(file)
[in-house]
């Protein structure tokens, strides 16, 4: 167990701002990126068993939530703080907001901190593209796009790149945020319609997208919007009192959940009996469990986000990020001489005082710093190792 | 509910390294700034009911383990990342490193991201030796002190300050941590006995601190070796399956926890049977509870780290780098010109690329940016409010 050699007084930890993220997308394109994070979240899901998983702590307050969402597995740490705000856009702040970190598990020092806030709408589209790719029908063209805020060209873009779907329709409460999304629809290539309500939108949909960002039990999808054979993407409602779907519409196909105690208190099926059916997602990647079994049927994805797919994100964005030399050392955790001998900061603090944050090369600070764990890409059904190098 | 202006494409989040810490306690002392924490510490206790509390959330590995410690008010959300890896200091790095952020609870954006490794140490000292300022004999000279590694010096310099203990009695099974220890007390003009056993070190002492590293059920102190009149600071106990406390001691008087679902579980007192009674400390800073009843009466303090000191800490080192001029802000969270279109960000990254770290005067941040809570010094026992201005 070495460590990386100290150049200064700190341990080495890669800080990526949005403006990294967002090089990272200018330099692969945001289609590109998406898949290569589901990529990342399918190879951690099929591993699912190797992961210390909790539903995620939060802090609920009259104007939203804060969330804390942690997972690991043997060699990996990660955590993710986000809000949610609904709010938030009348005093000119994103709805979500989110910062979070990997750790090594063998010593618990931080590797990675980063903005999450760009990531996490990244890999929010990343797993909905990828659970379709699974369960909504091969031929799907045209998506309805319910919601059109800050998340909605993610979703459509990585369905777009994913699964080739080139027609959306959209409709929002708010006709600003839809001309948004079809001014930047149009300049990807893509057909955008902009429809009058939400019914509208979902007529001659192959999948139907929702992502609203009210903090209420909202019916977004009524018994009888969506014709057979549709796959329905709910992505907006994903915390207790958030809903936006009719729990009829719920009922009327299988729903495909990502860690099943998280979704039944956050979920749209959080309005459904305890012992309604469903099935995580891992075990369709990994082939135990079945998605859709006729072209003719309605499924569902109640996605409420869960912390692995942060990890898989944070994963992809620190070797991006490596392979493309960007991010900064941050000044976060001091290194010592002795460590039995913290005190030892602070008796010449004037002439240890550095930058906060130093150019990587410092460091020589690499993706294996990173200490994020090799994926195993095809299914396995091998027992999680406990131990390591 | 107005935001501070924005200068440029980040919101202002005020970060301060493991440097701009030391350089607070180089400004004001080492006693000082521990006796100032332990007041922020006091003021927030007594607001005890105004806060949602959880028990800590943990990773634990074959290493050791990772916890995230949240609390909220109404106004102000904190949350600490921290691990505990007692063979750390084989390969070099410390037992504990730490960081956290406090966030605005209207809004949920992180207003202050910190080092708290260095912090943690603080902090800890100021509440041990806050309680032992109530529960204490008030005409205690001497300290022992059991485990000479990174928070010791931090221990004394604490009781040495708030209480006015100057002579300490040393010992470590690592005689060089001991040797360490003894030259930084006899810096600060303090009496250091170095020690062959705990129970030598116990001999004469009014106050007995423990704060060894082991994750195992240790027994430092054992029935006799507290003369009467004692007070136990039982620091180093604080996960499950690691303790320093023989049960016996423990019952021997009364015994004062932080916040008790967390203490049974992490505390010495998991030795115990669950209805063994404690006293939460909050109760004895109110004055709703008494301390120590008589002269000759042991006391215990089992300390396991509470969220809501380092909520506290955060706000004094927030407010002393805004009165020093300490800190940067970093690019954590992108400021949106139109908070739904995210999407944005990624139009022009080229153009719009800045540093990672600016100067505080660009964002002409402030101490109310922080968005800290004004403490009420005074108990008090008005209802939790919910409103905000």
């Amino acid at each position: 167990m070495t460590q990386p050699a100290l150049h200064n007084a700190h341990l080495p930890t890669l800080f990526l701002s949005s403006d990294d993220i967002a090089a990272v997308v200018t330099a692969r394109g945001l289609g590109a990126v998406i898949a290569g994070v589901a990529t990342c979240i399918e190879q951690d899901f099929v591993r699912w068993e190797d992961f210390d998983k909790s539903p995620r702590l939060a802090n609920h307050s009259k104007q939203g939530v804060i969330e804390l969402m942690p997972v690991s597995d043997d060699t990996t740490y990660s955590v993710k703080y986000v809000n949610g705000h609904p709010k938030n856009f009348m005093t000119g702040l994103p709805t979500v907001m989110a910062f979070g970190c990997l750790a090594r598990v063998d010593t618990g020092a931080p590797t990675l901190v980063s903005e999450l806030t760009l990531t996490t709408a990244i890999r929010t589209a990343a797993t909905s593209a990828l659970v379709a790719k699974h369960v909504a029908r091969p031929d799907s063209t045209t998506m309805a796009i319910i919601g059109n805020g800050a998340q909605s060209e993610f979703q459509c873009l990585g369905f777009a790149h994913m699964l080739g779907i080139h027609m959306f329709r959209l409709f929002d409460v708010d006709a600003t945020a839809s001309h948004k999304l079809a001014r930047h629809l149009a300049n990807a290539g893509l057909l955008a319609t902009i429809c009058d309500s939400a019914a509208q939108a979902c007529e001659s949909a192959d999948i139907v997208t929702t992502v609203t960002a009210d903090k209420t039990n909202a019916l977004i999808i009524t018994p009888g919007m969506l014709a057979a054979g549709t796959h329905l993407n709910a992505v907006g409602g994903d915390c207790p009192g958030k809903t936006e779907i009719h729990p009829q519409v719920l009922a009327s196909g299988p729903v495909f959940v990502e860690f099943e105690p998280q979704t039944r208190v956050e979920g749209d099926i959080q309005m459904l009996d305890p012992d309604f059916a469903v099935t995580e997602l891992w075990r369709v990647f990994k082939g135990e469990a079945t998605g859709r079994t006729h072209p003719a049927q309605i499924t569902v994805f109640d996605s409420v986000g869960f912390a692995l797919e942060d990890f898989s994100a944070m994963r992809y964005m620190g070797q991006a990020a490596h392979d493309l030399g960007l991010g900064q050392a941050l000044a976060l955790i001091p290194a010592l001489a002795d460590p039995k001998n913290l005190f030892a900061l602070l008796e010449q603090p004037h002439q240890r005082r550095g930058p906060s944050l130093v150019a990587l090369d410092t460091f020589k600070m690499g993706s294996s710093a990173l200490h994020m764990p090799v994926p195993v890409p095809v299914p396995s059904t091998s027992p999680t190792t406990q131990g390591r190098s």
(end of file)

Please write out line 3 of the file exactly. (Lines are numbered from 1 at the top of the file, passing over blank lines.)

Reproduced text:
């Amino acid at each position: 167990m070495t460590q990386p050699a100290l150049h200064n007084a700190h341990l080495p930890t890669l800080f990526l701002s949005s403006d990294d993220i967002a090089a990272v997308v200018t330099a692969r394109g945001l289609g590109a990126v998406i898949a290569g994070v589901a990529t990342c979240i399918e190879q951690d899901f099929v591993r699912w068993e190797d992961f210390d998983k909790s539903p995620r702590l939060a802090n609920h307050s009259k104007q939203g939530v804060i969330e804390l969402m942690p997972v690991s597995d043997d060699t990996t740490y990660s955590v993710k703080y986000v809000n949610g705000h609904p709010k938030n856009f009348m005093t000119g702040l994103p709805t979500v907001m989110a910062f979070g970190c990997l750790a090594r598990v063998d010593t618990g020092a931080p590797t990675l901190v980063s903005e999450l806030t760009l990531t996490t709408a990244i890999r929010t589209a990343a797993t909905s593209a990828l659970v379709a790719k699974h369960v909504a029908r091969p031929d799907s063209t045209t998506m309805a796009i319910i919601g059109n805020g800050a998340q909605s060209e993610f979703q459509c873009l990585g369905f777009a790149h994913m699964l080739g779907i080139h027609m959306f329709r959209l409709f929002d409460v708010d006709a600003t945020a839809s001309h948004k999304l079809a001014r930047h629809l149009a300049n990807a290539g893509l057909l955008a319609t902009i429809c009058d309500s939400a019914a509208q939108a979902c007529e001659s949909a192959d999948i139907v997208t929702t992502v609203t960002a009210d903090k209420t039990n909202a019916l977004i999808i009524t018994p009888g919007m969506l014709a057979a054979g549709t796959h329905l993407n709910a992505v907006g409602g994903d915390c207790p009192g958030k809903t936006e779907i009719h729990p009829q519409v719920l009922a009327s196909g299988p729903v495909f959940v990502e860690f099943e105690p998280q979704t039944r208190v956050e979920g749209d099926i959080q309005m459904l009996d305890p012992d309604f059916a469903v099935t995580e997602l891992w075990r369709v990647f990994k082939g135990e469990a079945t998605g859709r079994t006729h072209p003719a049927q309605i499924t569902v994805f109640d996605s409420v986000g869960f912390a692995l797919e942060d990890f898989s994100a944070m994963r992809y964005m620190g070797q991006a990020a490596h392979d493309l030399g960007l991010g900064q050392a941050l000044a976060l955790i001091p290194a010592l001489a002795d460590p039995k001998n913290l005190f030892a900061l602070l008796e010449q603090p004037h002439q240890r005082r550095g930058p906060s944050l130093v150019a990587l090369d410092t460091f020589k600070m690499g993706s294996s710093a990173l200490h994020m764990p090799v994926p195993v890409p095809v299914p396995s059904t091998s027992p999680t190792t406990q131990g390591r190098s």